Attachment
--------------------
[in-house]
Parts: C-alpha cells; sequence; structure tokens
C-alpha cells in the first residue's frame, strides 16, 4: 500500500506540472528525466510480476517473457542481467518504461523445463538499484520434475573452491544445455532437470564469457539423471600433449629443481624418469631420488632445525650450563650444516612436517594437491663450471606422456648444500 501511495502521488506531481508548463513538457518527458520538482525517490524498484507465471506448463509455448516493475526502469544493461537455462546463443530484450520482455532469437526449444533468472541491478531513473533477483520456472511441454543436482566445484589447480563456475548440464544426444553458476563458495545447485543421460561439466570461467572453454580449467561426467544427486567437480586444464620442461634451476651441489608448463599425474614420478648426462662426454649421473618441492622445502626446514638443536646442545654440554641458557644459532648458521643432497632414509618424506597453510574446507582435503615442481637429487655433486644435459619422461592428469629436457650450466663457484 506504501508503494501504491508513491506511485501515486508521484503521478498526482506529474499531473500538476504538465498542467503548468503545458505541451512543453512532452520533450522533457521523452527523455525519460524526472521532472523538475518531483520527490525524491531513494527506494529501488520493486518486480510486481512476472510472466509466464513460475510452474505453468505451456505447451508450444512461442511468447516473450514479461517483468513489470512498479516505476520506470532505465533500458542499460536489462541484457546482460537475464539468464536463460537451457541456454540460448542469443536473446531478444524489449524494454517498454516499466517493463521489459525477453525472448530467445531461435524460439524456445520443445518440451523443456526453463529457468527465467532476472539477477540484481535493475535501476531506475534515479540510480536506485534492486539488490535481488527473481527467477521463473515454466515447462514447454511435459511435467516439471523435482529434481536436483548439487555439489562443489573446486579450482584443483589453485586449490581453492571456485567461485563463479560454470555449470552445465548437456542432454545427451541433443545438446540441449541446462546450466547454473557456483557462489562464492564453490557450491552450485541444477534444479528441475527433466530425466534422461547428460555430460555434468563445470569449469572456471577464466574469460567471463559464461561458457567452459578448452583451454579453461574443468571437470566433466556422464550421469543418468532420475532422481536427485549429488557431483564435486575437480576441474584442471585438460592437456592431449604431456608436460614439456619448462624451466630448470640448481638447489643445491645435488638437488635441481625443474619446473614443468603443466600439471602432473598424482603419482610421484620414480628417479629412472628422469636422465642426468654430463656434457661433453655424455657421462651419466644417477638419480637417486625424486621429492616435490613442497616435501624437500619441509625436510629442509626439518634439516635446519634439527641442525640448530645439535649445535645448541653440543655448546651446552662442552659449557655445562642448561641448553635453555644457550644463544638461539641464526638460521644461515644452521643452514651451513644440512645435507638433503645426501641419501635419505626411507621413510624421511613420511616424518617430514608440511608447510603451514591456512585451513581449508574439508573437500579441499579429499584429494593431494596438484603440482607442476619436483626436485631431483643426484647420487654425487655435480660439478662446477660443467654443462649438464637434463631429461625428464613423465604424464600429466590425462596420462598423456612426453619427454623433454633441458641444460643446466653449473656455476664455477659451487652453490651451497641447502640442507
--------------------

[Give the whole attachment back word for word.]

[in-house]
Parts: C-alpha cells; sequence; structure tokens
C-alpha cells in the first residue's frame, strides 16, 4: 500500500506540472528525466510480476517473457542481467518504461523445463538499484520434475573452491544445455532437470564469457539423471600433449629443481624418469631420488632445525650450563650444516612436517594437491663450471606422456648444500 501511495502521488506531481508548463513538457518527458520538482525517490524498484507465471506448463509455448516493475526502469544493461537455462546463443530484450520482455532469437526449444533468472541491478531513473533477483520456472511441454543436482566445484589447480563456475548440464544426444553458476563458495545447485543421460561439466570461467572453454580449467561426467544427486567437480586444464620442461634451476651441489608448463599425474614420478648426462662426454649421473618441492622445502626446514638443536646442545654440554641458557644459532648458521643432497632414509618424506597453510574446507582435503615442481637429487655433486644435459619422461592428469629436457650450466663457484 506504501508503494501504491508513491506511485501515486508521484503521478498526482506529474499531473500538476504538465498542467503548468503545458505541451512543453512532452520533450522533457521523452527523455525519460524526472521532472523538475518531483520527490525524491531513494527506494529501488520493486518486480510486481512476472510472466509466464513460475510452474505453468505451456505447451508450444512461442511468447516473450514479461517483468513489470512498479516505476520506470532505465533500458542499460536489462541484457546482460537475464539468464536463460537451457541456454540460448542469443536473446531478444524489449524494454517498454516499466517493463521489459525477453525472448530467445531461435524460439524456445520443445518440451523443456526453463529457468527465467532476472539477477540484481535493475535501476531506475534515479540510480536506485534492486539488490535481488527473481527467477521463473515454466515447462514447454511435459511435467516439471523435482529434481536436483548439487555439489562443489573446486579450482584443483589453485586449490581453492571456485567461485563463479560454470555449470552445465548437456542432454545427451541433443545438446540441449541446462546450466547454473557456483557462489562464492564453490557450491552450485541444477534444479528441475527433466530425466534422461547428460555430460555434468563445470569449469572456471577464466574469460567471463559464461561458457567452459578448452583451454579453461574443468571437470566433466556422464550421469543418468532420475532422481536427485549429488557431483564435486575437480576441474584442471585438460592437456592431449604431456608436460614439456619448462624451466630448470640448481638447489643445491645435488638437488635441481625443474619446473614443468603443466600439471602432473598424482603419482610421484620414480628417479629412472628422469636422465642426468654430463656434457661433453655424455657421462651419466644417477638419480637417486625424486621429492616435490613442497616435501624437500619441509625436510629442509626439518634439516635446519634439527641442525640448530645439535649445535645448541653440543655448546651446552662442552659449557655445562642448561641448553635453555644457550644463544638461539641464526638460521644461515644452521643452514651451513644440512645435507638433503645426501641419501635419505626411507621413510624421511613420511616424518617430514608440511608447510603451514591456512585451513581449508574439508573437500579441499579429499584429494593431494596438484603440482607442476619436483626436485631431483643426484647420487654425487655435480660439478662446477660443467654443462649438464637434463631429461625428464613423465604424464600429466590425462596420462598423456612426453619427454623433454633441458641444460643446466653449473656455476664455477659451487652453490651451497641447502640442507